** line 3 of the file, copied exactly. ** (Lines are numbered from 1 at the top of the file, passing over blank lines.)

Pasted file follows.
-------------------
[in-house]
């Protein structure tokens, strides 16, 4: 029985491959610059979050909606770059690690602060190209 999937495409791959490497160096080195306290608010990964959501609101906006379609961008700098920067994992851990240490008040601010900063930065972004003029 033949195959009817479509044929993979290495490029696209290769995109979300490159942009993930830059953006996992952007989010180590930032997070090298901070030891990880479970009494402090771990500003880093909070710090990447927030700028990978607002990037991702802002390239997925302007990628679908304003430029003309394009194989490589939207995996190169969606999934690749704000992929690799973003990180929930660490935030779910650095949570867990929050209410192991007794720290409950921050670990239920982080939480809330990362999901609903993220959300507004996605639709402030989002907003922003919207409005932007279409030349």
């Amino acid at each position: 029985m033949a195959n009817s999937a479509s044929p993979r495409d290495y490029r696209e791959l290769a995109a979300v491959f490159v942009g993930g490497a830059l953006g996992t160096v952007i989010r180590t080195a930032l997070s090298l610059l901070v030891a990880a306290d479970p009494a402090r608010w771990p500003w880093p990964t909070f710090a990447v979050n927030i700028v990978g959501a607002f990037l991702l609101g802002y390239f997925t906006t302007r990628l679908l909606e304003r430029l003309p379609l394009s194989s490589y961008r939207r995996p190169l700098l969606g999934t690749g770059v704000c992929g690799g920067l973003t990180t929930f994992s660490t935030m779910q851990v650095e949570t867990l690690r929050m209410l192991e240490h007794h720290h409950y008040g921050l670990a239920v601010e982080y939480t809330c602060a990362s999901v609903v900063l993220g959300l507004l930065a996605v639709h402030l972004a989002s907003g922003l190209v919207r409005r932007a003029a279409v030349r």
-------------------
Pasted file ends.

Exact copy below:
């Amino acid at each position: 029985m033949a195959n009817s999937a479509s044929p993979r495409d290495y490029r696209e791959l290769a995109a979300v491959f490159v942009g993930g490497a830059l953006g996992t160096v952007i989010r180590t080195a930032l997070s090298l610059l901070v030891a990880a306290d479970p009494a402090r608010w771990p500003w880093p990964t909070f710090a990447v979050n927030i700028v990978g959501a607002f990037l991702l609101g802002y390239f997925t906006t302007r990628l679908l909606e304003r430029l003309p379609l394009s194989s490589y961008r939207r995996p190169l700098l969606g999934t690749g770059v704000c992929g690799g920067l973003t990180t929930f994992s660490t935030m779910q851990v650095e949570t867990l690690r929050m209410l192991e240490h007794h720290h409950y008040g921050l670990a239920v601010e982080y939480t809330c602060a990362s999901v609903v900063l993220g959300l507004l930065a996605v639709h402030l972004a989002s907003g922003l190209v919207r409005r932007a003029a279409v030349r």